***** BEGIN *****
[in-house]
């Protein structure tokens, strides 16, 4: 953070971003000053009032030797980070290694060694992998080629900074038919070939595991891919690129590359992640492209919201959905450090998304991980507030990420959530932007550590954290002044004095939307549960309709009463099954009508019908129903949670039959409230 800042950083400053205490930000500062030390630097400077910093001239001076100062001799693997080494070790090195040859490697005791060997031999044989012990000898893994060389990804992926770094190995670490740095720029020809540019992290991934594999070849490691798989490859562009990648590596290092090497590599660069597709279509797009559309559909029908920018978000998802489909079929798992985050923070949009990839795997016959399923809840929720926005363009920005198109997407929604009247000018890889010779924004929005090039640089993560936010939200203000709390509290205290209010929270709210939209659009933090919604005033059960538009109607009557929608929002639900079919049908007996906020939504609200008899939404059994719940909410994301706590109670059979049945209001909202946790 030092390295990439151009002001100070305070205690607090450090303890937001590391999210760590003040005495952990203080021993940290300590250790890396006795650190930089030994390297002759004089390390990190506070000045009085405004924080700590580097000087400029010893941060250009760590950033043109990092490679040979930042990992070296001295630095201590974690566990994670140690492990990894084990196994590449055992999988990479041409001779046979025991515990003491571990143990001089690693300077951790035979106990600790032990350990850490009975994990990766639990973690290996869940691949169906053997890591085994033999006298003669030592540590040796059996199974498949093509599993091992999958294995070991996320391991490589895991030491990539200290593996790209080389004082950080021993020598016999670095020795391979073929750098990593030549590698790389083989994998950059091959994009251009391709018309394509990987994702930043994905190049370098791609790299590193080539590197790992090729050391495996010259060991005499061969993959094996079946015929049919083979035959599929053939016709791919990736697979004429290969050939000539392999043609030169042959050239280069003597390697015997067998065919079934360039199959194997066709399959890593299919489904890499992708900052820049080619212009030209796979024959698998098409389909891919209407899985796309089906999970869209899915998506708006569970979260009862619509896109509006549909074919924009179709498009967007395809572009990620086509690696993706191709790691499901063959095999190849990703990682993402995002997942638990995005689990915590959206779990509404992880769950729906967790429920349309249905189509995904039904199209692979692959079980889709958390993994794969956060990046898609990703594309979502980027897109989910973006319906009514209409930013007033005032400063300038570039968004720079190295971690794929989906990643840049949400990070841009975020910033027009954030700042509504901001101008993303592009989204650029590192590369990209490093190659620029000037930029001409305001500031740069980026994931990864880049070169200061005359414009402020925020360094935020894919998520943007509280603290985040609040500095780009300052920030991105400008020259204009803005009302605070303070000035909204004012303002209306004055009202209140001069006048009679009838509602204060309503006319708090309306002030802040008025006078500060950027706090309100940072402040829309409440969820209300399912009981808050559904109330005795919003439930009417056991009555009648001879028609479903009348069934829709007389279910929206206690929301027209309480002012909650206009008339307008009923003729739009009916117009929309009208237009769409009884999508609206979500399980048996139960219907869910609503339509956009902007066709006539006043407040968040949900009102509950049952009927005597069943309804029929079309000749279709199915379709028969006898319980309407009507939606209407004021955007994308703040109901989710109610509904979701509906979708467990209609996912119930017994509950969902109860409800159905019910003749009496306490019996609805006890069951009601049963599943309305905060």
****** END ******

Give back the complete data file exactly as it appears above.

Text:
[in-house]
């Protein structure tokens, strides 16, 4: 953070971003000053009032030797980070290694060694992998080629900074038919070939595991891919690129590359992640492209919201959905450090998304991980507030990420959530932007550590954290002044004095939307549960309709009463099954009508019908129903949670039959409230 800042950083400053205490930000500062030390630097400077910093001239001076100062001799693997080494070790090195040859490697005791060997031999044989012990000898893994060389990804992926770094190995670490740095720029020809540019992290991934594999070849490691798989490859562009990648590596290092090497590599660069597709279509797009559309559909029908920018978000998802489909079929798992985050923070949009990839795997016959399923809840929720926005363009920005198109997407929604009247000018890889010779924004929005090039640089993560936010939200203000709390509290205290209010929270709210939209659009933090919604005033059960538009109607009557929608929002639900079919049908007996906020939504609200008899939404059994719940909410994301706590109670059979049945209001909202946790 030092390295990439151009002001100070305070205690607090450090303890937001590391999210760590003040005495952990203080021993940290300590250790890396006795650190930089030994390297002759004089390390990190506070000045009085405004924080700590580097000087400029010893941060250009760590950033043109990092490679040979930042990992070296001295630095201590974690566990994670140690492990990894084990196994590449055992999988990479041409001779046979025991515990003491571990143990001089690693300077951790035979106990600790032990350990850490009975994990990766639990973690290996869940691949169906053997890591085994033999006298003669030592540590040796059996199974498949093509599993091992999958294995070991996320391991490589895991030491990539200290593996790209080389004082950080021993020598016999670095020795391979073929750098990593030549590698790389083989994998950059091959994009251009391709018309394509990987994702930043994905190049370098791609790299590193080539590197790992090729050391495996010259060991005499061969993959094996079946015929049919083979035959599929053939016709791919990736697979004429290969050939000539392999043609030169042959050239280069003597390697015997067998065919079934360039199959194997066709399959890593299919489904890499992708900052820049080619212009030209796979024959698998098409389909891919209407899985796309089906999970869209899915998506708006569970979260009862619509896109509006549909074919924009179709498009967007395809572009990620086509690696993706191709790691499901063959095999190849990703990682993402995002997942638990995005689990915590959206779990509404992880769950729906967790429920349309249905189509995904039904199209692979692959079980889709958390993994794969956060990046898609990703594309979502980027897109989910973006319906009514209409930013007033005032400063300038570039968004720079190295971690794929989906990643840049949400990070841009975020910033027009954030700042509504901001101008993303592009989204650029590192590369990209490093190659620029000037930029001409305001500031740069980026994931990864880049070169200061005359414009402020925020360094935020894919998520943007509280603290985040609040500095780009300052920030991105400008020259204009803005009302605070303070000035909204004012303002209306004055009202209140001069006048009679009838509602204060309503006319708090309306002030802040008025006078500060950027706090309100940072402040829309409440969820209300399912009981808050559904109330005795919003439930009417056991009555009648001879028609479903009348069934829709007389279910929206206690929301027209309480002012909650206009008339307008009923003729739009009916117009929309009208237009769409009884999508609206979500399980048996139960219907869910609503339509956009902007066709006539006043407040968040949900009102509950049952009927005597069943309804029929079309000749279709199915379709028969006898319980309407009507939606209407004021955007994308703040109901989710109610509904979701509906979708467990209609996912119930017994509950969902109860409800159905019910003749009496306490019996609805006890069951009601049963599943309305905060």